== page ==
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Terrorism victims, Immunity of states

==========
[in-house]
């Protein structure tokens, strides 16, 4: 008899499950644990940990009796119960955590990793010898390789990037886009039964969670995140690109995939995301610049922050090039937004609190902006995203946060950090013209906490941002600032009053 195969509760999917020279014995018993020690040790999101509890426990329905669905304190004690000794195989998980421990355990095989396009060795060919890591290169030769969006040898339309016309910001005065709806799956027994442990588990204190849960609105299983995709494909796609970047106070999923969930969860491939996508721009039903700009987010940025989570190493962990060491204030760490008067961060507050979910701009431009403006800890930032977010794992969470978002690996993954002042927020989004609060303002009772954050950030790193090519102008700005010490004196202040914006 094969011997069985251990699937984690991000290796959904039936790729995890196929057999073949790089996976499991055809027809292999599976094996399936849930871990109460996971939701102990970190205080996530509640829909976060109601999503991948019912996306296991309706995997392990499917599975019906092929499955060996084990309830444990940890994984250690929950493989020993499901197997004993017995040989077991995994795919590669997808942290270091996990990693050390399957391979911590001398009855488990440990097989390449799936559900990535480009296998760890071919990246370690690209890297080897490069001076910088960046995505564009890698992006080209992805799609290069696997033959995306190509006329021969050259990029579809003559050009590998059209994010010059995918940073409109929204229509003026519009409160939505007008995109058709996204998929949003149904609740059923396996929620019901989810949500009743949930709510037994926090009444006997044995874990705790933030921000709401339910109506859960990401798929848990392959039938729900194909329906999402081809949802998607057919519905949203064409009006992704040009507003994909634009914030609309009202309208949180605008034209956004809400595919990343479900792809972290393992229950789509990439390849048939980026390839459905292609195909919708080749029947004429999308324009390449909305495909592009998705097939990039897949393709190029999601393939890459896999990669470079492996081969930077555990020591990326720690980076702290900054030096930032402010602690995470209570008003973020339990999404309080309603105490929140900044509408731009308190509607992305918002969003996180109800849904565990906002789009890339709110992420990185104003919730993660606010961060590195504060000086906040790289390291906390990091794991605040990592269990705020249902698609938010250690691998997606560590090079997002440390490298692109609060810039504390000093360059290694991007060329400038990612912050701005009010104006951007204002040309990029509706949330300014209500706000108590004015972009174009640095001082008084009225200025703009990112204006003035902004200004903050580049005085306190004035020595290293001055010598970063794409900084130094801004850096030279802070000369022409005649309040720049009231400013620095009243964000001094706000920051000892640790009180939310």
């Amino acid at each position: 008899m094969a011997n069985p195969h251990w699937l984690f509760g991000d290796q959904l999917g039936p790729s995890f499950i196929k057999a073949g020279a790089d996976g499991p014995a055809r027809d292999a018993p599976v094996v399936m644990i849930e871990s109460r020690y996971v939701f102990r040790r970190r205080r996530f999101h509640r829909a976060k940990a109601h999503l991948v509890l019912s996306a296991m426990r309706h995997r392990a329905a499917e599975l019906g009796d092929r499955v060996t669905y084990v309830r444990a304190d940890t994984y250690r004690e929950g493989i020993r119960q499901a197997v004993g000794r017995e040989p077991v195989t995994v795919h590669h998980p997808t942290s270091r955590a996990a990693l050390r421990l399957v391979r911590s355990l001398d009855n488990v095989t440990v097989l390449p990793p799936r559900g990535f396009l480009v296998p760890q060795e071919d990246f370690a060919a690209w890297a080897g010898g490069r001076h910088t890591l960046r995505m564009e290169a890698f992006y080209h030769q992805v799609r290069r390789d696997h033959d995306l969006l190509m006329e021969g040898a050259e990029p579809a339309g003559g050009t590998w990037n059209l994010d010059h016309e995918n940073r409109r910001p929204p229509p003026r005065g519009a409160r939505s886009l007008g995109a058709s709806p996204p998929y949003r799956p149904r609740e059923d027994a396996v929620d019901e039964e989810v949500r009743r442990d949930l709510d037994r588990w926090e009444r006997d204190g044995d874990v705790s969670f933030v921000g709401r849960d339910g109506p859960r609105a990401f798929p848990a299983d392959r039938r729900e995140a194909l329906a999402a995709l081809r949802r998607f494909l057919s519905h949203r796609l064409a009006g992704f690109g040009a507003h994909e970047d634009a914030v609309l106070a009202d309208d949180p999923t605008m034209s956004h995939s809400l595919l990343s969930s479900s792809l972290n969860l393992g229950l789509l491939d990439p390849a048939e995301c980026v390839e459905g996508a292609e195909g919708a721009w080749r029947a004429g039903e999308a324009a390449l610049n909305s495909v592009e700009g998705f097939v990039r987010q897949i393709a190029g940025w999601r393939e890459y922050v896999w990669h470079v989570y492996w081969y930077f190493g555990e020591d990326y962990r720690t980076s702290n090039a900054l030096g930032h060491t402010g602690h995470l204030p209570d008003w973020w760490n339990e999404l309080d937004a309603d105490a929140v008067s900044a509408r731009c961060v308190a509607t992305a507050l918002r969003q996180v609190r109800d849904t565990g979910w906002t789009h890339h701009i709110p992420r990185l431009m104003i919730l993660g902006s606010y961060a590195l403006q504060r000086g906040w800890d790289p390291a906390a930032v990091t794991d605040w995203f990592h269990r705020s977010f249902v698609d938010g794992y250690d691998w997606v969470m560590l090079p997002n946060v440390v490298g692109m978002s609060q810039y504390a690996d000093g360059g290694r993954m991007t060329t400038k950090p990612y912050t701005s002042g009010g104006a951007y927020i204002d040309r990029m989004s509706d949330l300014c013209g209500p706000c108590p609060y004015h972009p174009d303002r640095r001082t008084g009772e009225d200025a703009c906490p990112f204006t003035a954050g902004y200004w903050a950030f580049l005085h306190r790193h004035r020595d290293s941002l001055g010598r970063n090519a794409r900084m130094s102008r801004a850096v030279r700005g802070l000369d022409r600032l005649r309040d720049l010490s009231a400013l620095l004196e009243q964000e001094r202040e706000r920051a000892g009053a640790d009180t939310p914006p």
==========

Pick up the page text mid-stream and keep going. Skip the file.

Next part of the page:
The paper begins with an overview of international law and the principle of state immunity, which is included to provide a necessary introduction for readers who are unfamiliar with these topics. Part two assesses the practice of Canada and the United States by examining the legislated exceptions to state immunity that allows claims against foreign states that sponsor terrorism, as well as the decision in Tracy (Appeal). Part three returns to international law and explores the decision of the ICJ in Jurisdictional Immunities. This examination calls into question whether, through Tracy (Appeal), Canada has violated Iran’s right to immunity under current customary international law. Part four considers the potential for Canada to be a “custom breaker” leading the way towards the recognition of a new exception to state immunity under international law. Since an evolution in international law would require additional states to embrace the legality of such claims, part five addresses the risks that may result from allowing civil claims against states and part six canvasses alternative means for achieving justice for victims of state-sponsored terrorism and other international crimes.

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